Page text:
Srebrenica and its implications

I participated in a panel Wednesday at Voice of America on Bosnia: Twenty Years After Srebrenica with Ambassadors Stephen Rapp and Kurt Volker as well as Tanya Domi. The video of the event is on the VoA website (it is too big to upload to peacefare.net).

The unwelcome news of Russia’s veto of a UN Security Council resolution marking the anniversary arrived just before we started. Angela Merkel at the time was in Belgrade, so Tanjug had some questions about her visit there and the blocked UNSC resolution:

Q: In short, what is your analysis of the results of the visit, and in your opinion, what was the most important message?

A: The visit went well. Merkel’s explicit message was praise for Serbia’s fiscal restraint. I imagine that has more to do with the Greek crisis than with anything else. I don’t imagine Merkel was pleased with the Russian veto of the Srbrenica resolution, but I don’t know what she said to Nikolic and Vucic about that.

Q: Also, how do you comment the fact that UNSC didn’t adopt British resolution on Srebenica because of Russian veto, as a consequence of disagreement on the text of resolution?

A: The disagreement appears to have been focused on use of the word “genocide,” which is a characterization both the International Criminal Tribunal for the former Yugoslavia and the International Court of Justice have both used with regard to Srbrenica. The view from Washington is that that word characterizes a well-established fact. Russian and Serbian denial of that fact makes Prime Minister Vucic’s attendance at the Srebrenica commemoration less important than it otherwise might have been.

Q: What is your opinion on prime minister Vucic`s visit to Potocari? What will that step mean for the region?

A: As indicated above, I don’t think it will be seen as significant in the region, because of the Security Council veto. Only if he were to say something explicit condemning the genocide will there be much impact. That isn’t likely, but it would certainly be welcome here and in Brussels.

Srebrenica of course has broad implications far beyond the Balkans for international community and American policy, as Derek Chollet points out. But I disagree with Derek on a number of issues, as I pointed out to a correspondent this morning:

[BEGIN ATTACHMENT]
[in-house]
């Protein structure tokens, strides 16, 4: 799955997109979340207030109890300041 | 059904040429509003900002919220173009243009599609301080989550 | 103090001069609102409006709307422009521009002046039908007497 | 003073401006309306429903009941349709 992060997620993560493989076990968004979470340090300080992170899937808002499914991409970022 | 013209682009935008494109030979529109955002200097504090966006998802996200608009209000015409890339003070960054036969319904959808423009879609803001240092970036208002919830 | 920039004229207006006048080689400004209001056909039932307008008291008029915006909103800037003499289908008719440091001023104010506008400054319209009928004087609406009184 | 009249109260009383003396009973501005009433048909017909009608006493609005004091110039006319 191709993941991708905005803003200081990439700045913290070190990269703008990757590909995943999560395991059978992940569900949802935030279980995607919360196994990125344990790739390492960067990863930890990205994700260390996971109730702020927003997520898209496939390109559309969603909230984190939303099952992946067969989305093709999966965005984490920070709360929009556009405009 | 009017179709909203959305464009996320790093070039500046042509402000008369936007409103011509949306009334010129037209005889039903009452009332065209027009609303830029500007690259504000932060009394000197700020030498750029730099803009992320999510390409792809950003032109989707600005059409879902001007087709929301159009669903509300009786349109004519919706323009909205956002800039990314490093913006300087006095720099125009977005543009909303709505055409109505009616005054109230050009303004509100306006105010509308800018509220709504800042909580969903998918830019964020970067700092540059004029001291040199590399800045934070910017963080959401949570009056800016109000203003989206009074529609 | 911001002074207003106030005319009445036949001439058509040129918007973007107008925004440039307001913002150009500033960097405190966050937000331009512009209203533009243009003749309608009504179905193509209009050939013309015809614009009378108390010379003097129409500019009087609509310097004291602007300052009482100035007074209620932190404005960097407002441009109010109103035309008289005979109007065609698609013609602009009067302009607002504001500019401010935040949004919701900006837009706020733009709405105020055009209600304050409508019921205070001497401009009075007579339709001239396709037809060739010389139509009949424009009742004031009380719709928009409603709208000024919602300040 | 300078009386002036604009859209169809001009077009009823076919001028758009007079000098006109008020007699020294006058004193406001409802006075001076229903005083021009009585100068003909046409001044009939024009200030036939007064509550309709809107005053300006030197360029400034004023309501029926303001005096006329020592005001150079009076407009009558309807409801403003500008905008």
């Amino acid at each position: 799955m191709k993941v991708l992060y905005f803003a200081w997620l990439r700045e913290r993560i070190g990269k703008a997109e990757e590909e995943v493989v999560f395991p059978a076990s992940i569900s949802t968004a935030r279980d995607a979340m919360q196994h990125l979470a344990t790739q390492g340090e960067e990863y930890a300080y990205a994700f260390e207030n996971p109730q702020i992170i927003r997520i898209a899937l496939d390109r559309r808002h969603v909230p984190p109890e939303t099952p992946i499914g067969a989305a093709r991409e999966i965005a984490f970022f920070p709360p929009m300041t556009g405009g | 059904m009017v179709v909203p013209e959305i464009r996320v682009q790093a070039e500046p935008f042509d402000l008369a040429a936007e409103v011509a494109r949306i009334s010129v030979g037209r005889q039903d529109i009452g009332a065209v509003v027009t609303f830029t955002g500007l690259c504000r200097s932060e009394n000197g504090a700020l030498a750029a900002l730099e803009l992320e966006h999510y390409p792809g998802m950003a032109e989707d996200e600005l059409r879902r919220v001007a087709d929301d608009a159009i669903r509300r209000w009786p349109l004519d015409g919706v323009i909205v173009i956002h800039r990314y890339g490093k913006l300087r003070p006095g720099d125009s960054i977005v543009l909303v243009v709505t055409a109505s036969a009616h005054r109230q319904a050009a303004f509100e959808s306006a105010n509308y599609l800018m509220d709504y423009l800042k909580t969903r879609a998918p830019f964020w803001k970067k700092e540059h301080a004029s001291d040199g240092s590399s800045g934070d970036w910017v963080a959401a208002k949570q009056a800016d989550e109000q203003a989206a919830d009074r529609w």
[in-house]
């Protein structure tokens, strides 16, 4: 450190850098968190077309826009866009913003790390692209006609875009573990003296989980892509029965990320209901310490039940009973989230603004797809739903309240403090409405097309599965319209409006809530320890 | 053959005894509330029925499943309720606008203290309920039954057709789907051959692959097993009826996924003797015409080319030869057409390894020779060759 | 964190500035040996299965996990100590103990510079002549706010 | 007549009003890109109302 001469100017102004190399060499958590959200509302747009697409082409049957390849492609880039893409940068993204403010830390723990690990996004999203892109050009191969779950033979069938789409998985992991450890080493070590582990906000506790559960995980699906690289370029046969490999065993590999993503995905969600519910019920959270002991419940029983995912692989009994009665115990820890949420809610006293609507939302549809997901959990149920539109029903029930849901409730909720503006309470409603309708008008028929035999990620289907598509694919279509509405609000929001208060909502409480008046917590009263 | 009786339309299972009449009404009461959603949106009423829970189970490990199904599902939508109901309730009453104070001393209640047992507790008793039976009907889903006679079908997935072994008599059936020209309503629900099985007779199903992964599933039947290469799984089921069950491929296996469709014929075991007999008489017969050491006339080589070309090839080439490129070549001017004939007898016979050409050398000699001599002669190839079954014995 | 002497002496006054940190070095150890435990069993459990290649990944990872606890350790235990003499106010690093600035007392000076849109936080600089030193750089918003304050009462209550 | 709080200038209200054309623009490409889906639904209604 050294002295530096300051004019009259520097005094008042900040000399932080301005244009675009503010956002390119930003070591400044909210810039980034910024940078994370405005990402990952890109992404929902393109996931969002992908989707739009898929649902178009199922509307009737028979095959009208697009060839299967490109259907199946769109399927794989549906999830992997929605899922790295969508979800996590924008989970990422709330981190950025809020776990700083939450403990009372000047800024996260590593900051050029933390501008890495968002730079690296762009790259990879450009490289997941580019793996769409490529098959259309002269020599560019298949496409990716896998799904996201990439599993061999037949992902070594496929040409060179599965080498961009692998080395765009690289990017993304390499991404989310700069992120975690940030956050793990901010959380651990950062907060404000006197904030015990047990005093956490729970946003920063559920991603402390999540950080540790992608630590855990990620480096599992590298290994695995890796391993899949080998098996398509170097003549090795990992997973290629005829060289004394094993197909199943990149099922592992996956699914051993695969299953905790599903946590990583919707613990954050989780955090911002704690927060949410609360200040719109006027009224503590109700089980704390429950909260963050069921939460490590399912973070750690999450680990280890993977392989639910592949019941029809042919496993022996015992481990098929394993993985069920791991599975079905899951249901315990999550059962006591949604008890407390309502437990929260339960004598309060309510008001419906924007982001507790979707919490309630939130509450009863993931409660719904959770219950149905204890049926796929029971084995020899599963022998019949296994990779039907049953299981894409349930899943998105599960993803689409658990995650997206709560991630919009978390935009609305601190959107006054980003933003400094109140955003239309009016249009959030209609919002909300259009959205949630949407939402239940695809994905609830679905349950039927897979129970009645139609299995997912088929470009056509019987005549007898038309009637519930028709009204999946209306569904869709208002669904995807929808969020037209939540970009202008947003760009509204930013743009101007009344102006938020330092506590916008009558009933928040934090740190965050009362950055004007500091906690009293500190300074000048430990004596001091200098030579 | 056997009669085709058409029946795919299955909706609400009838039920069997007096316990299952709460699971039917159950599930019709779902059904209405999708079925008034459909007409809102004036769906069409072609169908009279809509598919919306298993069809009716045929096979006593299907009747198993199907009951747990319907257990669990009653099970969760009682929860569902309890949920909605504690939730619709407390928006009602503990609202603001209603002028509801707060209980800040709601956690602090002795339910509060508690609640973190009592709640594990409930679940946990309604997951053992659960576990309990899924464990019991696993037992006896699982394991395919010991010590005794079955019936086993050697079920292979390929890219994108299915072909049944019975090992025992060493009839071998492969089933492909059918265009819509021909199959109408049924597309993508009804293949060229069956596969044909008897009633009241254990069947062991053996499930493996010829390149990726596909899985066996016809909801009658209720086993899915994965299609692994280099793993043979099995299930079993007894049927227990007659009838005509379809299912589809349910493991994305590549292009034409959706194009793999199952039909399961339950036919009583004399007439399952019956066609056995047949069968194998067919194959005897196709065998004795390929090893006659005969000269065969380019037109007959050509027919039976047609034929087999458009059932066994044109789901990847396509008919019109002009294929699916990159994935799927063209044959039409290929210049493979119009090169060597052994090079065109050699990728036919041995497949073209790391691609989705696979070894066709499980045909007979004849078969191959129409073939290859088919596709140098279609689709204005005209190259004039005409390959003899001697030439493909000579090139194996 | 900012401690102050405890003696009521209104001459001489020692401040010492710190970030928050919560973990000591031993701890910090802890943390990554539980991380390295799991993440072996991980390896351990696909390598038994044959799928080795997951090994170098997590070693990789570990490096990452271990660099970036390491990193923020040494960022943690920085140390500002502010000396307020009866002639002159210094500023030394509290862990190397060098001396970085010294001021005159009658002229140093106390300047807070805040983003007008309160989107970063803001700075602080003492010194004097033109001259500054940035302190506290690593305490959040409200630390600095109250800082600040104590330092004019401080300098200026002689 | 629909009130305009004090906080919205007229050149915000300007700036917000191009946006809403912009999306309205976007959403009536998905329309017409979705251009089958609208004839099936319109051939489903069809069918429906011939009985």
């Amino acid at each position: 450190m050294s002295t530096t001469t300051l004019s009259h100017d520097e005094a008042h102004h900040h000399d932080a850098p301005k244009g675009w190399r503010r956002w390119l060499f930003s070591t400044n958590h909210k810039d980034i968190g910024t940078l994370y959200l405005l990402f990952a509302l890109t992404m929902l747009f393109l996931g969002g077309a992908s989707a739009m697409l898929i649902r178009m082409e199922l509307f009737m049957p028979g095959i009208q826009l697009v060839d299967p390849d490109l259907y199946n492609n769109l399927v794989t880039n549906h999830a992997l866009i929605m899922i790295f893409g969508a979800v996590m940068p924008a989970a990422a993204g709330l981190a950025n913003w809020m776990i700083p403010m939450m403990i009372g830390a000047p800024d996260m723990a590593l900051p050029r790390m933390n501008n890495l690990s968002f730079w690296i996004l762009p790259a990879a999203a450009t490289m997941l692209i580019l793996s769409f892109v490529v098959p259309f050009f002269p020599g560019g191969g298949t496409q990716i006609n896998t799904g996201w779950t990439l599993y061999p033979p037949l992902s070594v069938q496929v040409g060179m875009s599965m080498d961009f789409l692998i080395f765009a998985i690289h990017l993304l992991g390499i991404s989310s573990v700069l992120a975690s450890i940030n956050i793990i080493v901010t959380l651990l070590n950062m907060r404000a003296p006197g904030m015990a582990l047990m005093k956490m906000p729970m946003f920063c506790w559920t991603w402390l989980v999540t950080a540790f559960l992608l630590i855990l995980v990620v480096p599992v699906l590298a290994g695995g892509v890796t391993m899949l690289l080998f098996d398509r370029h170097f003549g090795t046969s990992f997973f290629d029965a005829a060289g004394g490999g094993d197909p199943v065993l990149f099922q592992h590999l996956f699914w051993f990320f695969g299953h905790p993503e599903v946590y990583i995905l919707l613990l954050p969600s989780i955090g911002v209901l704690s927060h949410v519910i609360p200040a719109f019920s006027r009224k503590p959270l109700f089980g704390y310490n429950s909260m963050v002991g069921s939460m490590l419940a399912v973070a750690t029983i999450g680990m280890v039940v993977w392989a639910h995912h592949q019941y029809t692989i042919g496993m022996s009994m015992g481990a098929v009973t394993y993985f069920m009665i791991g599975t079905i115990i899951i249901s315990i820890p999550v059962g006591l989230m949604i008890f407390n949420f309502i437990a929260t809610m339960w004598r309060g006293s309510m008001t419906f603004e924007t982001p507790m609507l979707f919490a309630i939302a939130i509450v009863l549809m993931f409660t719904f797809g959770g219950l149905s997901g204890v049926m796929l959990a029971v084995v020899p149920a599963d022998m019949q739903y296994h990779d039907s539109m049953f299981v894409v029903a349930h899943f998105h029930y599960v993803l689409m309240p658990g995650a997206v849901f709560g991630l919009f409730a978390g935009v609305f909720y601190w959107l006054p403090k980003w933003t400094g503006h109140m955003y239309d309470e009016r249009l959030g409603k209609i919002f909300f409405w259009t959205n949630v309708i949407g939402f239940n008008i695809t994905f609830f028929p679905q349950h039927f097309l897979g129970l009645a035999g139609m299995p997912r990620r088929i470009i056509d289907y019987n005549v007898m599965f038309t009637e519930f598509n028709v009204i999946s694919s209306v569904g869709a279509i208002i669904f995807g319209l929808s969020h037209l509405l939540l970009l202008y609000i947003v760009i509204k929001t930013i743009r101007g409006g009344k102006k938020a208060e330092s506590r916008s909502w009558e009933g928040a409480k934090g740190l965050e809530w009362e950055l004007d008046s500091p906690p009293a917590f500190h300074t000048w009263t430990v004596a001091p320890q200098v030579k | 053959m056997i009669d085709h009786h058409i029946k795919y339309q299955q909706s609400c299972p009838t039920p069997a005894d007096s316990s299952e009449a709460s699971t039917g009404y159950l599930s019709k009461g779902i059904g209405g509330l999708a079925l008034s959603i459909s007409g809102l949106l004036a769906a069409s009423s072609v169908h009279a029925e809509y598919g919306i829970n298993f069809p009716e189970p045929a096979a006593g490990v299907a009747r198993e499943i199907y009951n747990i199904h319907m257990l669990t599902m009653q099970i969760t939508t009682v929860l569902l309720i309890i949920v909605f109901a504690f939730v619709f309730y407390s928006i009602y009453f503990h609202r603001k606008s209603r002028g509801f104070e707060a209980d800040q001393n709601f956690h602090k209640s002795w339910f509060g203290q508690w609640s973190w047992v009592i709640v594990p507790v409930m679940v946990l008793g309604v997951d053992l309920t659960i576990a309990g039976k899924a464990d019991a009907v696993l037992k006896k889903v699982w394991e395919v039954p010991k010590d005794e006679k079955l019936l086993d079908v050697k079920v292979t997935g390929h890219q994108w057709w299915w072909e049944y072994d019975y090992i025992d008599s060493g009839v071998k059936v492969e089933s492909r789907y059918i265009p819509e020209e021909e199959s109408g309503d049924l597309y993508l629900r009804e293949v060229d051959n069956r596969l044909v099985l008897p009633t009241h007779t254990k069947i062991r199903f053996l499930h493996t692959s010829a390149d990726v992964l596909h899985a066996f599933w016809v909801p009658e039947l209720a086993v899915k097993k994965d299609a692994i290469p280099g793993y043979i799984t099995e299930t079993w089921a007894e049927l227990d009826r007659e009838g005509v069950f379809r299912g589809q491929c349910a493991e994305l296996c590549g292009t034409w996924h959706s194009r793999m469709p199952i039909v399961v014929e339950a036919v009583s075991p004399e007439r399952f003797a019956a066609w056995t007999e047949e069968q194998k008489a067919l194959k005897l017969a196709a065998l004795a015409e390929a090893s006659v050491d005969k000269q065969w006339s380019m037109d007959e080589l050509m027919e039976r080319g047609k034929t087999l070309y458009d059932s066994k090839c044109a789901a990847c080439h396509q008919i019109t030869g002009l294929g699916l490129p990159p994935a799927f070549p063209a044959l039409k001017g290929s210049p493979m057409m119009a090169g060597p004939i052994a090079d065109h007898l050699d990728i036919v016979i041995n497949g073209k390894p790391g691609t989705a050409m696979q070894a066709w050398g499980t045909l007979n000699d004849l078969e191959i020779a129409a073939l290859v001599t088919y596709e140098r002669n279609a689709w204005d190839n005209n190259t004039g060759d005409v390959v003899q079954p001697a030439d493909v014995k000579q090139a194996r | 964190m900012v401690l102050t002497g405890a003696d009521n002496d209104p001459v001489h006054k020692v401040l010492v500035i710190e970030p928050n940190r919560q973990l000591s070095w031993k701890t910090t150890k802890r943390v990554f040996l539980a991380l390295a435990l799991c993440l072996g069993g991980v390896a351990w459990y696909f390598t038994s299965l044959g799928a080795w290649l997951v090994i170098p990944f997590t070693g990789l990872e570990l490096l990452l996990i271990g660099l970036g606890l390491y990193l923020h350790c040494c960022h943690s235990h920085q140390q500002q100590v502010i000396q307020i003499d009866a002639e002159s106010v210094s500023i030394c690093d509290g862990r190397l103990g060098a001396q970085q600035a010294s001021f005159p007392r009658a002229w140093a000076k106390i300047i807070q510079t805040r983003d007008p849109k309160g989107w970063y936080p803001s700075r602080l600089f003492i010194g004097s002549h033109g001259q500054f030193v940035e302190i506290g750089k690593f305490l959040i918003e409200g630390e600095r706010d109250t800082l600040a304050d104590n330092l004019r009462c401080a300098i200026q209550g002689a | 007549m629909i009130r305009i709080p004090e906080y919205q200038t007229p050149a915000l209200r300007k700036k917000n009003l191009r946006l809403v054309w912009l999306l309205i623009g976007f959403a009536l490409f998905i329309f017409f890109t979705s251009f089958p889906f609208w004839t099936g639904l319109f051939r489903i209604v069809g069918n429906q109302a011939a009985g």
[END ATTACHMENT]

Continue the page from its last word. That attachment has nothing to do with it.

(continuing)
1. On Iraq, I think Derk’s argument is specious: the only viable justification for intervention in 2003 was weapons of mass destruction (WMD). Saddam was not doing much more harm to his population then than he had been doing for a long time (or that many other dictators have done since). Without WMD, the intervention was just a monumental mistake.

2. In Libya, Derek fails to mention that the Libyans did not want our help after Qaddafi was gone, because they thought (with some good reason) that they could handle it themselves. They did pretty well until late 2012 but then ran off the rails.

3. In Syria, lots of people saw the need for early diplomatic efforts to remove Assad, which among other things might have prevented the transformation of a peaceful rebellion into a violent one. Derek and Phil Gordon should be ashamed of their failure to get the President to act on his conviction that Assad had to go.

4. Rwanda and Srebrenica do inform such decisions, but I doubt there was much we could have done militarily in either case to prevent what happened. In Srebrenica, we tried to convince Izetbegovic to move the Muslims out of the enclave, which was obviously vulnerable. That is now being criticized as a proposal to assist ethnic cleansing. But military intervention on the scale required was out of the question at the time. In Rwanda, military intervention against whom? Individual machete wielding Hutus?

Bottom line: Our military strength has made our diplomatic capabilities atrophy. We should get back to using military strength to frame issues, which it seems to me the Administration has been pretty good about with Iran (the military option being so unattractive they hardly had a choice). But the solutions are often diplomatic rather than military.

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